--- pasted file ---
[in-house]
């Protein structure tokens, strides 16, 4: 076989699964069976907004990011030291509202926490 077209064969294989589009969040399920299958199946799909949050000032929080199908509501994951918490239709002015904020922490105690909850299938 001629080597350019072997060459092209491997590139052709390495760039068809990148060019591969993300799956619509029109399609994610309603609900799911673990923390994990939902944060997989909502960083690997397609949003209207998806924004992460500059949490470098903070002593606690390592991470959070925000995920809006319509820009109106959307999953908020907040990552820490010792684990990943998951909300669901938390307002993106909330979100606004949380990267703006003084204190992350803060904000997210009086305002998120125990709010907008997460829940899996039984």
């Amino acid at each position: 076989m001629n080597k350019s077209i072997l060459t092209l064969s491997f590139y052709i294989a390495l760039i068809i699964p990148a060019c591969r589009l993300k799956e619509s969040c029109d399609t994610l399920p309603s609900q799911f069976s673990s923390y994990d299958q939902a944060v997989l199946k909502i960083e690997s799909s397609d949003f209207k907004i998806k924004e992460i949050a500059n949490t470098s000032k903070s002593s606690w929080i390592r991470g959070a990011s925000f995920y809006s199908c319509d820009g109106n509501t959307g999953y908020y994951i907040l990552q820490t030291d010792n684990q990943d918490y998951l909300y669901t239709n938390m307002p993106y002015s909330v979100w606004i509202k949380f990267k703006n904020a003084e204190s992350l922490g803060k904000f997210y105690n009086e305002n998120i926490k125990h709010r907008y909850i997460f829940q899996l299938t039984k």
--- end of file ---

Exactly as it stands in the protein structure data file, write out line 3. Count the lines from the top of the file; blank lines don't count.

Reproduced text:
């Amino acid at each position: 076989m001629n080597k350019s077209i072997l060459t092209l064969s491997f590139y052709i294989a390495l760039i068809i699964p990148a060019c591969r589009l993300k799956e619509s969040c029109d399609t994610l399920p309603s609900q799911f069976s673990s923390y994990d299958q939902a944060v997989l199946k909502i960083e690997s799909s397609d949003f209207k907004i998806k924004e992460i949050a500059n949490t470098s000032k903070s002593s606690w929080i390592r991470g959070a990011s925000f995920y809006s199908c319509d820009g109106n509501t959307g999953y908020y994951i907040l990552q820490t030291d010792n684990q990943d918490y998951l909300y669901t239709n938390m307002p993106y002015s909330v979100w606004i509202k949380f990267k703006n904020a003084e204190s992350l922490g803060k904000f997210y105690n009086e305002n998120i926490k125990h709010r907008y909850i997460f829940q899996l299938t039984k």